Digital technology is extending human capabilities. Smart phones, cloud-based computing and wearable peripherals are just a few of the tools that are putting entirely new possibilities at our fingertips. Today, another remarkable advance is upon us. It is called the hospital “Smart Room.” Initially pioneered by IBM and the University of Pittsburg Medical Center, this IT joint venture is enhancing the delivery of healthcare in amazing ways
A Smart Room is a medical environment in a hospital that utilizes interactive touch screens, ultrasound badges, mobile tracking and other technologies to make patient data and Electronic Medical Records readily available to care providers.
Imagine, for instance, a physician wearing an ultrasound badge. He is digitally tracked as he makes his rounds. As he enters each patient’s room, the pertinent case history and medical data is automatically made available on the doctor’s smart phone, tablet, telemedicine cart or a computer monitor. At a glance, the physician can see the patient’s case history, vital signs, medication and their treatment regimen. Furthermore, the Smart Room can distinguish between physicians, nurses and other staff; each is given the data or instructions they require to fulfill their functions as they treat or serve their patients.
Smart Boards are another technological advance hospitals are turning to. Traditionally, care facilities have utilized erasable dry boards and whiteboards to organize schedules, display patient data and other important information. Today however, static boards with post-it notes and hand-written instruction are being replaced with interactive touch screens that are integrated with an institution’s medical database. As a result, health providers have quick and easy access to the most comprehensive and up-to-date medical information available.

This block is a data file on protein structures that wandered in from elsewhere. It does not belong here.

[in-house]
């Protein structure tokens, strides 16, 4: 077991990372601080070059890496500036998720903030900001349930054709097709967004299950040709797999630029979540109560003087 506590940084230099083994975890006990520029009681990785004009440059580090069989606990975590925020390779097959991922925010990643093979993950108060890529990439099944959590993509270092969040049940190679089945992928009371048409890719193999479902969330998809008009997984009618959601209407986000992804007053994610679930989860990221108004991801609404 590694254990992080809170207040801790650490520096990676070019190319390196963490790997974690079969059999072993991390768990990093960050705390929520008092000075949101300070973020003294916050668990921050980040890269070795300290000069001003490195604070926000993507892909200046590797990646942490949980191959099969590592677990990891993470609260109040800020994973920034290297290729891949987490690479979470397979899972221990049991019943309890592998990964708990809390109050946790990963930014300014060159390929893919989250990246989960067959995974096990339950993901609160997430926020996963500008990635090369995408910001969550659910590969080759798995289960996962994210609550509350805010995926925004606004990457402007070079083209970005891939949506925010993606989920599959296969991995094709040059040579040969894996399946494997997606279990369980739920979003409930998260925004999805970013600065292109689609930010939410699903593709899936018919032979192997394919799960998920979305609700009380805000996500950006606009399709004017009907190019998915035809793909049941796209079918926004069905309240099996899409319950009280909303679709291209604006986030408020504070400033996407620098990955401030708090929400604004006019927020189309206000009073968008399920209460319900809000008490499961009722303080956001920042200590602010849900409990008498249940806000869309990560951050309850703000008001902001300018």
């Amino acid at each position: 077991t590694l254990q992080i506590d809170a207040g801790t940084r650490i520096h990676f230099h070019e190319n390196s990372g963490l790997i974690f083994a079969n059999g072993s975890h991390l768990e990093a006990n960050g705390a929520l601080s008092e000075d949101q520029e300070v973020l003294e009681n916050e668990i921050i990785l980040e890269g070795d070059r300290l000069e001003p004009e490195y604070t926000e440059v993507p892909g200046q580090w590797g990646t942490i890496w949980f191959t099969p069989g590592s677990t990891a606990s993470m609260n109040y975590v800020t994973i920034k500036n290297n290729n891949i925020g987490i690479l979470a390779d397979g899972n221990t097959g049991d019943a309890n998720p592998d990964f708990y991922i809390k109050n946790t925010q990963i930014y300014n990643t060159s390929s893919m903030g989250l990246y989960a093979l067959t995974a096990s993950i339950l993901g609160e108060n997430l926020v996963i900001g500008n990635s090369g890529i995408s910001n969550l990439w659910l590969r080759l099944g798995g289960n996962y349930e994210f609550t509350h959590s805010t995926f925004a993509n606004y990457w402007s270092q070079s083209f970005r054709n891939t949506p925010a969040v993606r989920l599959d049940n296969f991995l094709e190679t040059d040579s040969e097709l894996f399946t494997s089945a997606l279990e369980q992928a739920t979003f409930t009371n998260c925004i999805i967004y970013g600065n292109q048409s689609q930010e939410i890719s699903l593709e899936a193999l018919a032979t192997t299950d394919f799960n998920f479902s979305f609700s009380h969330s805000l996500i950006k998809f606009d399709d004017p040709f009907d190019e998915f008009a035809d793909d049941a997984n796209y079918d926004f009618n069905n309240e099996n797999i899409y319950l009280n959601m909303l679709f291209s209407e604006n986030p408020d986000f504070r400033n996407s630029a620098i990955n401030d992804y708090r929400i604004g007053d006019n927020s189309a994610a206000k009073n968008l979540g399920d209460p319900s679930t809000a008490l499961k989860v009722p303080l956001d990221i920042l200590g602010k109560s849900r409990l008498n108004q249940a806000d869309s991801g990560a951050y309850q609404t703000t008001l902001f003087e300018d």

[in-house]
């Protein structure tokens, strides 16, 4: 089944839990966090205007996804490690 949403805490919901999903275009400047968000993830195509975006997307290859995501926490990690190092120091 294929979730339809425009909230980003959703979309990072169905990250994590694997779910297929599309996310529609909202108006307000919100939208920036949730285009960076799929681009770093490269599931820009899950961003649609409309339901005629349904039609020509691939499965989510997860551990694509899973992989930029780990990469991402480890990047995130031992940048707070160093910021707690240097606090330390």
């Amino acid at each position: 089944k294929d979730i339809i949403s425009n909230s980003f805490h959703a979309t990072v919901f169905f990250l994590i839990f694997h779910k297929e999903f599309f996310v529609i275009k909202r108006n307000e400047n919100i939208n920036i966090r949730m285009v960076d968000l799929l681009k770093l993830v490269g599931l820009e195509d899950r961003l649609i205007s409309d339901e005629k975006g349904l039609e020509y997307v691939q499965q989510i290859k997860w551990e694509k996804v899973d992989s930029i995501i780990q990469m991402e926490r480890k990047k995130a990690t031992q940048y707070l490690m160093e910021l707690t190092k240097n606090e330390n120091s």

Smart Boards allow doctors and nurses to check off boxes on a touch screen rather than type or write information down manually. Consequently, workflow is improved as clinicians can spend more time with their patients and less time documenting the care administered. Caregivers can also be alerted to medical protocols or checklists that need to be followed.
Advanced technology improves caregiver efficiency, cuts down on paperwork and helps prevent medical errors. Undoubtedly, this is good for providers, hospitals and patients. But these high-tech tools have another sometimes overlooked benefit: cutting-edge systems can help hospitals attract the best and brightest. As Jim Hatcher, chief technology officer at Human Circuit notes, “AV technology and telemedicine will attract talent and ultimately improve the bottom line.”
Digital technology is taking healthcare to new levels. Smart Rooms include features that help providers prioritize their tasks and analytics that let caregivers and administrators know if the hospital staff is meeting their responsibilities in a timely fashion. For instance, Good Samaritan Hospital in Puyallup, Washington, is using mobile tracking to pinpoint staff, predict their responsibilities and ping reminders ahead of time. Patients, too, are seeing tangible benefits. They can use smart boards and touch screens to keep abreast of upcoming treatment procedures, see caregiver schedules and to access educational media. In sum, Smart Rooms and smart boards represent a quantum leap in health care.
About Bob Higginbotham
Bob Higginbotham, CTS-I, CTS-D, is the Avidex National Manager of Healthcare AV. Bob has spent his 30 year career in leadership positions in the AV industry including extensive design and build work in healthcare facilities. He owned and operated a successful AV business in Texas with multiple offices in several cities where he managed a staff of over 100 employees. Bob has served as a technical consultant for a major AV manufacturer, led the technical sales team for a national video conferencing provider and provided technology auditing services for several private education facilities. He has a unique working knowledge of audiovisual technology as well as multiple certifications in audio engineering, acoustics, AV design, CQT system commissioning and video transmission systems. Bob holds a BA in communications and has recently served as board chair for a large private school. He brings his years of technical knowledge and leadership experience to Avidex where he leads the national healthcare AV team. Contact Bob at firstname.lastname@example.org